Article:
Unfortunately, all the strong material in The Candidate is inhibited a little by the fact that the main plot is paint-by-numbers stuff, as Jeri Ryan’s mayoral candidate is menaced by Lonnie Machin aka Anarky. We’ve seen an awful lot of this before – the kidnapped daughter, the generally psychopathic villain and the abandoned warehouse base are all staple elements of Arrow that have been wheeled out again and again to the point of tedium. It’s compounded by the dull nature of Anarky – the introduction of this relatively famous Batman villain was a great chance to link into the political themes flagged up by the introduction of the mayoral candidate and provide a meaty political debate whereby there’s no truly correct answer. What we get, however is an utterly bland villain with no personality or motivations, who also happens to be a pretty pitiful adaptation of a popular comic book bad guy, so this show’s much-hyped adaptation of Anarky (announced to much fanfare back at San Diego Comic Con) proves to be a waste of a unique and intriguing villain. There’s glimmers of hope here, as Anarky escapes leading his trademark ‘A’ tag, raising the prospect of a more faithful and unique return for the character later on, but Anarky is a lazy and frankly boring bad guy for Oliver to square off against. The appearance of Damien Darkh does little to elevate affairs – Neal McDonough continues to be enjoyably malevolent, but Darkh is undoubtedly crowbarred into this episode in a pretty awkward and contrived manner that doesn’t push forward the ongoing HIVE plot at all, and therefore fails to add a bit of colour to Anarky’s plot.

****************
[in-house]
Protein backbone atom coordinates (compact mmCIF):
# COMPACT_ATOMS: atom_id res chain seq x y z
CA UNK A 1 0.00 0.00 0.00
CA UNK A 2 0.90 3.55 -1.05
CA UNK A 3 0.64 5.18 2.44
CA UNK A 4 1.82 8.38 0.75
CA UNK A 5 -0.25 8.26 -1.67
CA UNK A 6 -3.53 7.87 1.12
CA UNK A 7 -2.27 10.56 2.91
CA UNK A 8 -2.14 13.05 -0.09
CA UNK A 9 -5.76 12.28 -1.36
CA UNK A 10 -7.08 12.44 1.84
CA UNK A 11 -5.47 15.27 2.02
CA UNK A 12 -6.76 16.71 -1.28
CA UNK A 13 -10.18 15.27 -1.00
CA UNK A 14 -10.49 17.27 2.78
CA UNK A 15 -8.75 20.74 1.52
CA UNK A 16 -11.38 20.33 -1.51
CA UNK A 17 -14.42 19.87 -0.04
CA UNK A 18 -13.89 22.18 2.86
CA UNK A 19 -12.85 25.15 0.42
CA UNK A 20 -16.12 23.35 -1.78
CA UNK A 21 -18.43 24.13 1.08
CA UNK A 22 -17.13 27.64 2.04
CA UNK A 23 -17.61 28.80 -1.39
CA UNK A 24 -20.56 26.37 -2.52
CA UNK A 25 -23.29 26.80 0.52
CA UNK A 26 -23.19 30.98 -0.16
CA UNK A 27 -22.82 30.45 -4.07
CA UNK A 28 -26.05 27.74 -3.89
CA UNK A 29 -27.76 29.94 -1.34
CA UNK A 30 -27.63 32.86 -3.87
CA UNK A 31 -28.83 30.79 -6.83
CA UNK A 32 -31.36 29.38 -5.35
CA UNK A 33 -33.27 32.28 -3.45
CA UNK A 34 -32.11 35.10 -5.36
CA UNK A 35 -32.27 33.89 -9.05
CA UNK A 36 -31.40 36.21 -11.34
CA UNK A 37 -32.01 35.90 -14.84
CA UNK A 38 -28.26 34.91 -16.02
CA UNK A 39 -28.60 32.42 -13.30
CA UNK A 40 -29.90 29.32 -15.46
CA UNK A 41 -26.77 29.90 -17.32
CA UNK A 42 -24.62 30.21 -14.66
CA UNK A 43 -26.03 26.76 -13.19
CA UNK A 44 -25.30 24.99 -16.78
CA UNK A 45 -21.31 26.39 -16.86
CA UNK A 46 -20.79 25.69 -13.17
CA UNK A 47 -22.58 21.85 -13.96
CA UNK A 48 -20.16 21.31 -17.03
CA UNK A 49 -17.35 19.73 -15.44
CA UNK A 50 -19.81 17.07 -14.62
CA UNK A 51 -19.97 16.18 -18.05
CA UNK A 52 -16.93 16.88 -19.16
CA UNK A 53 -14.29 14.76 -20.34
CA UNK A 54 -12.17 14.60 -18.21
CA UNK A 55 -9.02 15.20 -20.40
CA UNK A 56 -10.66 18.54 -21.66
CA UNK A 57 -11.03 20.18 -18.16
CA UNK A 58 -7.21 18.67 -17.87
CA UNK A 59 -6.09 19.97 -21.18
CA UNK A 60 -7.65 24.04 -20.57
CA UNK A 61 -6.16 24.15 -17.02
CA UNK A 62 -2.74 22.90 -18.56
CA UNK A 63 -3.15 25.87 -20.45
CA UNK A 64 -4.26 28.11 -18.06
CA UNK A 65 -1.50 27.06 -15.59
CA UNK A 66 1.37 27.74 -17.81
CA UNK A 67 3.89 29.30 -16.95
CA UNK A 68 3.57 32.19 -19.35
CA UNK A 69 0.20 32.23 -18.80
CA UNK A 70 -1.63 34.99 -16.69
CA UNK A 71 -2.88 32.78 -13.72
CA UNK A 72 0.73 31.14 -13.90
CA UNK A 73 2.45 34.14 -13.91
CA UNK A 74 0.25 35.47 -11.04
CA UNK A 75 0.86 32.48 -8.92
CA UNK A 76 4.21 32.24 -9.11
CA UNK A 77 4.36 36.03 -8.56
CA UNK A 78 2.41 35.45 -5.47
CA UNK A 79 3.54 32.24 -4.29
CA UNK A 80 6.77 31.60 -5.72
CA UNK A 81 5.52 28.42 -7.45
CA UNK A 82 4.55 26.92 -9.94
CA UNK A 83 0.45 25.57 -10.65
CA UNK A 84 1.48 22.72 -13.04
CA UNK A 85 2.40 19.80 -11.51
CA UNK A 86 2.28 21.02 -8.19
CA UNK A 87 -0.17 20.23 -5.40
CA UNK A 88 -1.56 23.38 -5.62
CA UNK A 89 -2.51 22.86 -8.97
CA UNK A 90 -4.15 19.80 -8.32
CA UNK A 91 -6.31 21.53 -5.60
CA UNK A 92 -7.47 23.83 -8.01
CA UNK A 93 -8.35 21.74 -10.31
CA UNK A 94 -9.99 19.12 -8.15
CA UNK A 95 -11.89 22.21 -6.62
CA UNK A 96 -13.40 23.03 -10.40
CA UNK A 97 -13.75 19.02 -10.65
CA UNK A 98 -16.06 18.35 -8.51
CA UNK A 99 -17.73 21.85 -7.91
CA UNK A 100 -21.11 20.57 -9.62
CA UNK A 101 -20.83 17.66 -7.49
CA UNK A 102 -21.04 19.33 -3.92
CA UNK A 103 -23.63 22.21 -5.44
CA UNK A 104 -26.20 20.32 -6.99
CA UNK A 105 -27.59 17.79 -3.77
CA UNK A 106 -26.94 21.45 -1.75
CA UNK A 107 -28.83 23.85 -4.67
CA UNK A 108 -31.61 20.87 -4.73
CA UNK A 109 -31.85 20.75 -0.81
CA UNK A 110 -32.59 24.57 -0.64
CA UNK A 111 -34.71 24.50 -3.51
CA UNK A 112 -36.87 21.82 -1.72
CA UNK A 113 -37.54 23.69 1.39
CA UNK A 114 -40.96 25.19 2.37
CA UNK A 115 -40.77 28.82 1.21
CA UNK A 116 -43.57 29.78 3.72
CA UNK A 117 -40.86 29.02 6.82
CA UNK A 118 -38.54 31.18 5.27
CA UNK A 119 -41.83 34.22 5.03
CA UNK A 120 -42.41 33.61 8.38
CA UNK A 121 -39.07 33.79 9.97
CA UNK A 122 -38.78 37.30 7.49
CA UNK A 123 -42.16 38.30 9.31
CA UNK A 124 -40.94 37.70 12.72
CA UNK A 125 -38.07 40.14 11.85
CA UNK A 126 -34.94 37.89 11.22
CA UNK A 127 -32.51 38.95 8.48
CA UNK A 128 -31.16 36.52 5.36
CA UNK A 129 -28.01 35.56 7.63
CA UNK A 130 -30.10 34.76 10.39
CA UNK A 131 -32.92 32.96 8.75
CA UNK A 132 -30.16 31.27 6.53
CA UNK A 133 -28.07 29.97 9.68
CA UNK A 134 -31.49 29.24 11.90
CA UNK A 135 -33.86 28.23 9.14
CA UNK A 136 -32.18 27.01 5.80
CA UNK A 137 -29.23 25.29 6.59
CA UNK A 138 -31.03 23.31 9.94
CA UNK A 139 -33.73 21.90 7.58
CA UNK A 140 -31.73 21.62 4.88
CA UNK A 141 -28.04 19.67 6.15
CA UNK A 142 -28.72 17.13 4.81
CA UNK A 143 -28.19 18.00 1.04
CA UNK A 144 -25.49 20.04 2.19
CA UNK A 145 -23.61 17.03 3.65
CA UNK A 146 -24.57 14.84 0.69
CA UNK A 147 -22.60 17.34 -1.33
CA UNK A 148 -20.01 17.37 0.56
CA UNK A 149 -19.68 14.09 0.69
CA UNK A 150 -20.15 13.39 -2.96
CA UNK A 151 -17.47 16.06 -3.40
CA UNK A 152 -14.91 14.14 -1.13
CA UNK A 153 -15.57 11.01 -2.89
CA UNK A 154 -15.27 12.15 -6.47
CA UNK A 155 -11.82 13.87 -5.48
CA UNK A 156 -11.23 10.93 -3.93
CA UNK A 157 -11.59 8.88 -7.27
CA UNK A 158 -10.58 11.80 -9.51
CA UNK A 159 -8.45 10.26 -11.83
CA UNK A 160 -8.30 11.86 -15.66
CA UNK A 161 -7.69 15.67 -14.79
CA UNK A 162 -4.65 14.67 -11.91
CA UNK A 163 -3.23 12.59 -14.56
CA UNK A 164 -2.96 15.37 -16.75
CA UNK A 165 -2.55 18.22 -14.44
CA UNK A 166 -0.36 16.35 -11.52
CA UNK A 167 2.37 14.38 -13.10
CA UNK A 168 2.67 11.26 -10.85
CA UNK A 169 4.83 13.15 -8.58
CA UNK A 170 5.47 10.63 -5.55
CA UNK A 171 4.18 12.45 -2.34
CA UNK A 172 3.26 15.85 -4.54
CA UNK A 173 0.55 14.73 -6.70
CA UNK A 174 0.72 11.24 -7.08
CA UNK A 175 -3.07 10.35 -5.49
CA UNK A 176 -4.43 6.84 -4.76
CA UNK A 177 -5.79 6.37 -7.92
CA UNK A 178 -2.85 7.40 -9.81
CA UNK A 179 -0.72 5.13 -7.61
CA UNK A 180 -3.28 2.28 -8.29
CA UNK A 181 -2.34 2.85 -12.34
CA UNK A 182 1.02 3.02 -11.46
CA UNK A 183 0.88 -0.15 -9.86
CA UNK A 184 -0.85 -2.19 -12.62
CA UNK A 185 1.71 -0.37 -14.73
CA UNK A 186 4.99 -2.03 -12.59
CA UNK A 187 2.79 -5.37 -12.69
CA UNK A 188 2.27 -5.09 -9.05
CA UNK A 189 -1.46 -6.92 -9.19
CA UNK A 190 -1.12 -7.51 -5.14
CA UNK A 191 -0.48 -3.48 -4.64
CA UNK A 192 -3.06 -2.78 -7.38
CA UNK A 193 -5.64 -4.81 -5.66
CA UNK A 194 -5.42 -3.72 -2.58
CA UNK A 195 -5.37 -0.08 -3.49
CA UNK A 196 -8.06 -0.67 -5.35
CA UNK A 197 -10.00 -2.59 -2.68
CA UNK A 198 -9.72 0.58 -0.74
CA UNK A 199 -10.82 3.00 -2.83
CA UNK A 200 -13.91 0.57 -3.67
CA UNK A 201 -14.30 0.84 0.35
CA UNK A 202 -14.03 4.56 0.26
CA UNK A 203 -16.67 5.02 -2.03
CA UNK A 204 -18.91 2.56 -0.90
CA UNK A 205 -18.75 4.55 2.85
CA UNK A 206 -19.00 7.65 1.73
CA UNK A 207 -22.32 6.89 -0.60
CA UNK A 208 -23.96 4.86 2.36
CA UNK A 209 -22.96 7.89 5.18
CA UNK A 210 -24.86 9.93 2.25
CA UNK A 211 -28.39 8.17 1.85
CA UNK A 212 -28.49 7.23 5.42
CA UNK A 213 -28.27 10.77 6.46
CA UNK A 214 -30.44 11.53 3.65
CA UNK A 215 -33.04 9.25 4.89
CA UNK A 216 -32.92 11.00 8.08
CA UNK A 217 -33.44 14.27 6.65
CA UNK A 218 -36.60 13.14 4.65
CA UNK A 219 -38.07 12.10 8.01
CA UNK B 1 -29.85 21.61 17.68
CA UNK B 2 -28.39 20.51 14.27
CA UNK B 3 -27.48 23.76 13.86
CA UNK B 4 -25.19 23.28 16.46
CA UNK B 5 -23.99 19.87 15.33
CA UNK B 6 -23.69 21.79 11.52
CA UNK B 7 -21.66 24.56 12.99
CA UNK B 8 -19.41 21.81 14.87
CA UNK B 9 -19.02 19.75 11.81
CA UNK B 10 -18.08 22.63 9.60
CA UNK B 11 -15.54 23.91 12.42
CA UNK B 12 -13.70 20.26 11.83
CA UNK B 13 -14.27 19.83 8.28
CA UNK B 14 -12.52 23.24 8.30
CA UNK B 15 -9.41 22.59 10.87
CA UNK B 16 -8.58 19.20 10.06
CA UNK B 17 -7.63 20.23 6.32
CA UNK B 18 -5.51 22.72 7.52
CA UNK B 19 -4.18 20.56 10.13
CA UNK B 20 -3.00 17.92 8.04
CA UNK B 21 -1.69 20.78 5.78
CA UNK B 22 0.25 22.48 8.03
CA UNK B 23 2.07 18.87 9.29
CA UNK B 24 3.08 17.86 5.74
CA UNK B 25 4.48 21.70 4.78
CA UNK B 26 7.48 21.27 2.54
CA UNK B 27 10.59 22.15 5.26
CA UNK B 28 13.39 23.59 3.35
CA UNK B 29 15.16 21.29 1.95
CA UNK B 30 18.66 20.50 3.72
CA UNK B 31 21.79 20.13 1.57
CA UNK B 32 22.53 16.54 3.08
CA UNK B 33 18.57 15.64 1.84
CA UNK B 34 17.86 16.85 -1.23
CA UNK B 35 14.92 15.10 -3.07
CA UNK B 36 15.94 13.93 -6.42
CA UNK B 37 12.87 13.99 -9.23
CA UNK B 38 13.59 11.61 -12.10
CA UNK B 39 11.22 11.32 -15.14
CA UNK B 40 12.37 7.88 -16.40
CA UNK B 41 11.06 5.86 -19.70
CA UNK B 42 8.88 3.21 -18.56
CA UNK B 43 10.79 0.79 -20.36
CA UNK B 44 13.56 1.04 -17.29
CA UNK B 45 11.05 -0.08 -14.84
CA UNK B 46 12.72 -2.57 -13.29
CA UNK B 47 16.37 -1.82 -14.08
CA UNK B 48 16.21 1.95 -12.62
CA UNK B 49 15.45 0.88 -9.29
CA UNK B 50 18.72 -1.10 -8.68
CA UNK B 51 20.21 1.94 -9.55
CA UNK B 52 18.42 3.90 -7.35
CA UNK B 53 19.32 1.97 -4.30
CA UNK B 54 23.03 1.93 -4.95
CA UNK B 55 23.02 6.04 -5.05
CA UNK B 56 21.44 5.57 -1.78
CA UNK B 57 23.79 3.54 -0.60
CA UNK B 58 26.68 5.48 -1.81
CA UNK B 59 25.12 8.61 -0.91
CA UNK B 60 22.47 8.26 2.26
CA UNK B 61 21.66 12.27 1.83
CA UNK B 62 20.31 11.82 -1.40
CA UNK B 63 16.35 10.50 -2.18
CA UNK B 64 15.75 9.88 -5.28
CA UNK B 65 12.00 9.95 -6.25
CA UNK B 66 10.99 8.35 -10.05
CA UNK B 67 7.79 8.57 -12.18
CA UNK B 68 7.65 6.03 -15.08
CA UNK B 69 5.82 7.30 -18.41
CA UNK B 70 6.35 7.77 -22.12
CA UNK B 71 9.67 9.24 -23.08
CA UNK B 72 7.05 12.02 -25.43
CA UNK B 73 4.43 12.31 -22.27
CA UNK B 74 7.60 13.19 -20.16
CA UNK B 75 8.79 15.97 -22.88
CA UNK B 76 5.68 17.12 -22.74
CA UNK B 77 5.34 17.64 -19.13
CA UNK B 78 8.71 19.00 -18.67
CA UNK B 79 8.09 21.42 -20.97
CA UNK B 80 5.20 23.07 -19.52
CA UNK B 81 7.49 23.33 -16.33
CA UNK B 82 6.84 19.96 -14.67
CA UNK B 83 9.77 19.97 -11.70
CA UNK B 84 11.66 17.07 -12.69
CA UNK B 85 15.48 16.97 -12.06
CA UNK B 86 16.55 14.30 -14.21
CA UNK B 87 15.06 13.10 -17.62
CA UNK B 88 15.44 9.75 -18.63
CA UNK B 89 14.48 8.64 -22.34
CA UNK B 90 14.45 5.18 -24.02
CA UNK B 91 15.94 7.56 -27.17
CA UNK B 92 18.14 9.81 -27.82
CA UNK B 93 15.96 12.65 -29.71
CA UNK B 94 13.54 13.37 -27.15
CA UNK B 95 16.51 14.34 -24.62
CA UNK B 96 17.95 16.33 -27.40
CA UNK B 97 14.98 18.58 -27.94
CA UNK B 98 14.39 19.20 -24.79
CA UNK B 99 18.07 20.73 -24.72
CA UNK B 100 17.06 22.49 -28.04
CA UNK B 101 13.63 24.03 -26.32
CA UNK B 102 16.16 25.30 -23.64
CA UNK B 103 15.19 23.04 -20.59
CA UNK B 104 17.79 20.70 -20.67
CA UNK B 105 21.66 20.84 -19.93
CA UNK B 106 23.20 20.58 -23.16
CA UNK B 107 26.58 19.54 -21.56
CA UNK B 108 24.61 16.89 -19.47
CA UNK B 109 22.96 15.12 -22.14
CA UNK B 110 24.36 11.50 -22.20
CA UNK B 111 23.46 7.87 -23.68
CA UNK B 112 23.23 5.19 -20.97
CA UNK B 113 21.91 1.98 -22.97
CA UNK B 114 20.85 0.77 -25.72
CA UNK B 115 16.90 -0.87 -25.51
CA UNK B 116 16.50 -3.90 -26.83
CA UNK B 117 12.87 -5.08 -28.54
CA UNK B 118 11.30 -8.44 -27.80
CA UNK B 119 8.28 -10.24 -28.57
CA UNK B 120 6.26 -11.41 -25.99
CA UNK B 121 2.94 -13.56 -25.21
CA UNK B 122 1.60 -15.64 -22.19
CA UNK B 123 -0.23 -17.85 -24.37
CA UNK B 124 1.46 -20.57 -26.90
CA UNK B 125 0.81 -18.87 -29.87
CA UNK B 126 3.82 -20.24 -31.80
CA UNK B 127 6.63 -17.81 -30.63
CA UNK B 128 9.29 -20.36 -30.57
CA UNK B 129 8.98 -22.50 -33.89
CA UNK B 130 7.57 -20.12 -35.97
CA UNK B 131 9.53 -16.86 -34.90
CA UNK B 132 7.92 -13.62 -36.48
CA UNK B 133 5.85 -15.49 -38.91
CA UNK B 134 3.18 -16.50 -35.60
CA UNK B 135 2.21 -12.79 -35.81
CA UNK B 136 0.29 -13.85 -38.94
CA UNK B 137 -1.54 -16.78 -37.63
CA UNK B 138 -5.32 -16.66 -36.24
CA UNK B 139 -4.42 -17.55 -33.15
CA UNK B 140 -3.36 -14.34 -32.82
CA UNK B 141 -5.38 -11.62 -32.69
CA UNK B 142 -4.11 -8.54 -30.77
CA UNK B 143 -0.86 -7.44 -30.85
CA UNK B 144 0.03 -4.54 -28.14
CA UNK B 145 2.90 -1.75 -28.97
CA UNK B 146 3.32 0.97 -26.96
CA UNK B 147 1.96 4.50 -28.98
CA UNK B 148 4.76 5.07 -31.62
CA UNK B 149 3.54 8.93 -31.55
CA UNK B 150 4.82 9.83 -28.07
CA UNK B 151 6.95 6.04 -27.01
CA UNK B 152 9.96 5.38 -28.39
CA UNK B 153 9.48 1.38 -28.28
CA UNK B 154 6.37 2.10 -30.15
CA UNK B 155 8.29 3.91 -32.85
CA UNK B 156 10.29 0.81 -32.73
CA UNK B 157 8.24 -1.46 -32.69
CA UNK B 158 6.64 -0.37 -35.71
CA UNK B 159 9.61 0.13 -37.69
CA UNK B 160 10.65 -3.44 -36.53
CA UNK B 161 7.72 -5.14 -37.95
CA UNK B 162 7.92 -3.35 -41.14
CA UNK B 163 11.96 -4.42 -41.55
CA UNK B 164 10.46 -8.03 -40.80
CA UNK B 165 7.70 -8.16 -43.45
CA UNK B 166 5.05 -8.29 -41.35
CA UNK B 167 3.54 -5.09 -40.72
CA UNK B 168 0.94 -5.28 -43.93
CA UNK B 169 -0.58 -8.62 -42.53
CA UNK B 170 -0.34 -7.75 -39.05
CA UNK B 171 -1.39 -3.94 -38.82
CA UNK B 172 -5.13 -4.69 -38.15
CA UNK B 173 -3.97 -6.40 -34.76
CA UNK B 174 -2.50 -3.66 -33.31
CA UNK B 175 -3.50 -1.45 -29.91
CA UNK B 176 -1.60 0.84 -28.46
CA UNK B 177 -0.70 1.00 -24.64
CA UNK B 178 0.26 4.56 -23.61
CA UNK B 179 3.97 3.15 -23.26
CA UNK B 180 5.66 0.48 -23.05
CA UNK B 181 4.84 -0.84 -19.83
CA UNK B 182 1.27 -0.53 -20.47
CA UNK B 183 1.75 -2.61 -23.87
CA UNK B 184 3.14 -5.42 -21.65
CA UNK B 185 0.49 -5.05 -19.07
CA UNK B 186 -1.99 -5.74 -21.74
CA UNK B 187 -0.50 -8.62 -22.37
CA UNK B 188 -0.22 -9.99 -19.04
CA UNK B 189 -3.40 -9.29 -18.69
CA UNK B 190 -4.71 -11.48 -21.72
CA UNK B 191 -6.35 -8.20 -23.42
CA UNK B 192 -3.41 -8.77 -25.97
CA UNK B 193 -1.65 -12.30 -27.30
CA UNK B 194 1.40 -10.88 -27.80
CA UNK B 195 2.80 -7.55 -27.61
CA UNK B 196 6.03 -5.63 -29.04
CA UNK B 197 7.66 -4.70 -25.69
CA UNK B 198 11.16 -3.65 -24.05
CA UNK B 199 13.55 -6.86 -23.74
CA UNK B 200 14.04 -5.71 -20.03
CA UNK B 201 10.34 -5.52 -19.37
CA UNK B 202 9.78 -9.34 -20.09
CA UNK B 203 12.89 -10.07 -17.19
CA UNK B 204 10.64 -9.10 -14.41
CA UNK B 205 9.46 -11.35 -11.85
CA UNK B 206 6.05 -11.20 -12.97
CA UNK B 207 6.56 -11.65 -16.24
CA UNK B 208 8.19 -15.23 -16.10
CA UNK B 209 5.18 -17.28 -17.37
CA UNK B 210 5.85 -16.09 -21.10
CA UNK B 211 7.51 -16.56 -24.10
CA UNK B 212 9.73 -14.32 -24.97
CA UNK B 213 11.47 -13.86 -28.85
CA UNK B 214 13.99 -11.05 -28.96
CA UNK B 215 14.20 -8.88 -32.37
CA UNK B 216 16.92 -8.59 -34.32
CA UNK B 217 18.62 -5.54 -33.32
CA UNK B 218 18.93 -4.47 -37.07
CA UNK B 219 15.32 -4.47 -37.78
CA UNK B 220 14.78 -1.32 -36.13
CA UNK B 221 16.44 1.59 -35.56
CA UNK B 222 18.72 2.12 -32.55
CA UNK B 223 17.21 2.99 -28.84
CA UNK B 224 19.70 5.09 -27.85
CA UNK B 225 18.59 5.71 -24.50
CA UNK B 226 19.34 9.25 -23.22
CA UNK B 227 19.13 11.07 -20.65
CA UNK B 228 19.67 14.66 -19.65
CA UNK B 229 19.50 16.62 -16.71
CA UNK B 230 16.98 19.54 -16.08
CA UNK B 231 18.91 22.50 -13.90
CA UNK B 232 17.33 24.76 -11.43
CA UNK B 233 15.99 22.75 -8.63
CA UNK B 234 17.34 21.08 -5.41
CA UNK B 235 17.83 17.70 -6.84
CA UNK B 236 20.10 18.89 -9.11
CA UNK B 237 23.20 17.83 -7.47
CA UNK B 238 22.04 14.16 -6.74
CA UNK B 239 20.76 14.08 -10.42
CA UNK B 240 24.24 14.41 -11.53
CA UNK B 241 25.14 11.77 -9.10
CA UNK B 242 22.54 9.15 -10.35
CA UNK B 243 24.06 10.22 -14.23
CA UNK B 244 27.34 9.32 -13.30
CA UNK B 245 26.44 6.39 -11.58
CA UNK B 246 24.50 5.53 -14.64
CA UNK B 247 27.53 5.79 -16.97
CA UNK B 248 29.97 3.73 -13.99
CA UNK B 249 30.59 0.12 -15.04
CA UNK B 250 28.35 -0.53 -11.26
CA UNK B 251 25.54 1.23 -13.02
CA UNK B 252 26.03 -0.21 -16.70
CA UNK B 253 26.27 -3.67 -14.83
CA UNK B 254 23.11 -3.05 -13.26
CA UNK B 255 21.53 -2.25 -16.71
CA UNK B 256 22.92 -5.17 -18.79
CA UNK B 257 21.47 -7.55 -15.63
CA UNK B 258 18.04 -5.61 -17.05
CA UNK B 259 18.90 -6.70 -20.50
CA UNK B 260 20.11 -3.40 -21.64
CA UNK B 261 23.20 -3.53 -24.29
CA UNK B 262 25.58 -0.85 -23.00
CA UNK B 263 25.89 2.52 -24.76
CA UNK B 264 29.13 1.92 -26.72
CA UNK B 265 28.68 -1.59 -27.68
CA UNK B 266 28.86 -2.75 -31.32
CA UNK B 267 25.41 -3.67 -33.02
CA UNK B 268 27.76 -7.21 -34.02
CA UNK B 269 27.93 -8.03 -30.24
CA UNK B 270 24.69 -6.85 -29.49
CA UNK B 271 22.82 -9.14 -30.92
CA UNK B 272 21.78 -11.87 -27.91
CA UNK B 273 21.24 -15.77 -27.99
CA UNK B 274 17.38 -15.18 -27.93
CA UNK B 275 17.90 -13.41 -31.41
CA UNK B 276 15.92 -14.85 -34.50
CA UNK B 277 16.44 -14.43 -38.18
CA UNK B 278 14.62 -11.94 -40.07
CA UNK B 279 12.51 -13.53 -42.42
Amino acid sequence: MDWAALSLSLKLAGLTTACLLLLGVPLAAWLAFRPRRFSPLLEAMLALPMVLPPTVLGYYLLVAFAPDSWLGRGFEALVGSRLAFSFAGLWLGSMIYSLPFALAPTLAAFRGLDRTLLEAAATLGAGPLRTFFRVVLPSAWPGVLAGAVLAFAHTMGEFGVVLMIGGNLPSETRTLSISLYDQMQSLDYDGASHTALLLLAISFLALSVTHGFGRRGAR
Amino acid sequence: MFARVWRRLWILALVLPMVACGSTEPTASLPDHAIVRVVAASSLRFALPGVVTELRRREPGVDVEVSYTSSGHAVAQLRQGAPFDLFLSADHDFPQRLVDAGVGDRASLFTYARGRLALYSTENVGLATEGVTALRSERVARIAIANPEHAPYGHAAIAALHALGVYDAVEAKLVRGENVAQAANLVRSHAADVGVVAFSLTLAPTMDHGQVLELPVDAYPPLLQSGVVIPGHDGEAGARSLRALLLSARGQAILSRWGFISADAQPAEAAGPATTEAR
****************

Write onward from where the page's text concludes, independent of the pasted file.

It’s reflected in the main plot, really, which despite the strong subplots and character work surrounding, fails to create much suspense or excitement. The plot moves at a fair clip, but there’s no real intrigue to it all, with the interesting issue of Anarky’s scrambled fingerprints being handwaved away by ‘Felicity magic’ and the plot stopping abruptly in a short, if relatively exciting final fight. Considering the final reveal, the intentions of Jessica Danforth’s mayoral candidacy as a plot point are perfectly clear, but Arrow could have portrayed the road to Oliver standing for mayor in a more original and exciting manner, instead of the generic, if entertaining plot we had here.